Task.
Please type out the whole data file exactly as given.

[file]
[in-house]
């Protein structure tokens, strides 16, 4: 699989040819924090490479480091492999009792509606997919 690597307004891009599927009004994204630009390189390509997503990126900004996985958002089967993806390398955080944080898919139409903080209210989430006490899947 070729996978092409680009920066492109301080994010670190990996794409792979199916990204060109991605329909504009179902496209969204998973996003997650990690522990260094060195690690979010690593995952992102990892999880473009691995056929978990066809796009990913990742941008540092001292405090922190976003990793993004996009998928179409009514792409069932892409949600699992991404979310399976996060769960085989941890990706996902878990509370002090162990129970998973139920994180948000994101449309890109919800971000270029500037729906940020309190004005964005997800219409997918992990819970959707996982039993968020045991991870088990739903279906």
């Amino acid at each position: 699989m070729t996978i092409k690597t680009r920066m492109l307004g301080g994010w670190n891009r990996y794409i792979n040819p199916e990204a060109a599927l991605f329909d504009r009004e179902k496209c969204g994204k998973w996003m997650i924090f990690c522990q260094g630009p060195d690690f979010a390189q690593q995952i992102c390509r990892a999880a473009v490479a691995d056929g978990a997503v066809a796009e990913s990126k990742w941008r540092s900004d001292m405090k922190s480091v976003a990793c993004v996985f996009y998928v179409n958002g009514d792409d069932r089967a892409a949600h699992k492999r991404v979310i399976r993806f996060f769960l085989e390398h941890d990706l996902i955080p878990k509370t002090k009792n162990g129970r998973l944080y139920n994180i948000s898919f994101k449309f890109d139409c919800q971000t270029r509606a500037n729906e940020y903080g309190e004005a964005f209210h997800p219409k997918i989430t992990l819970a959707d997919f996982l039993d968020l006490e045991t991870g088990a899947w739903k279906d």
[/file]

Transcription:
[in-house]
């Protein structure tokens, strides 16, 4: 699989040819924090490479480091492999009792509606997919 690597307004891009599927009004994204630009390189390509997503990126900004996985958002089967993806390398955080944080898919139409903080209210989430006490899947 070729996978092409680009920066492109301080994010670190990996794409792979199916990204060109991605329909504009179902496209969204998973996003997650990690522990260094060195690690979010690593995952992102990892999880473009691995056929978990066809796009990913990742941008540092001292405090922190976003990793993004996009998928179409009514792409069932892409949600699992991404979310399976996060769960085989941890990706996902878990509370002090162990129970998973139920994180948000994101449309890109919800971000270029500037729906940020309190004005964005997800219409997918992990819970959707996982039993968020045991991870088990739903279906």
């Amino acid at each position: 699989m070729t996978i092409k690597t680009r920066m492109l307004g301080g994010w670190n891009r990996y794409i792979n040819p199916e990204a060109a599927l991605f329909d504009r009004e179902k496209c969204g994204k998973w996003m997650i924090f990690c522990q260094g630009p060195d690690f979010a390189q690593q995952i992102c390509r990892a999880a473009v490479a691995d056929g978990a997503v066809a796009e990913s990126k990742w941008r540092s900004d001292m405090k922190s480091v976003a990793c993004v996985f996009y998928v179409n958002g009514d792409d069932r089967a892409a949600h699992k492999r991404v979310i399976r993806f996060f769960l085989e390398h941890d990706l996902i955080p878990k509370t002090k009792n162990g129970r998973l944080y139920n994180i948000s898919f994101k449309f890109d139409c919800q971000t270029r509606a500037n729906e940020y903080g309190e004005a964005f209210h997800p219409k997918i989430t992990l819970a959707d997919f996982l039993d968020l006490e045991t991870g088990a899947w739903k279906d």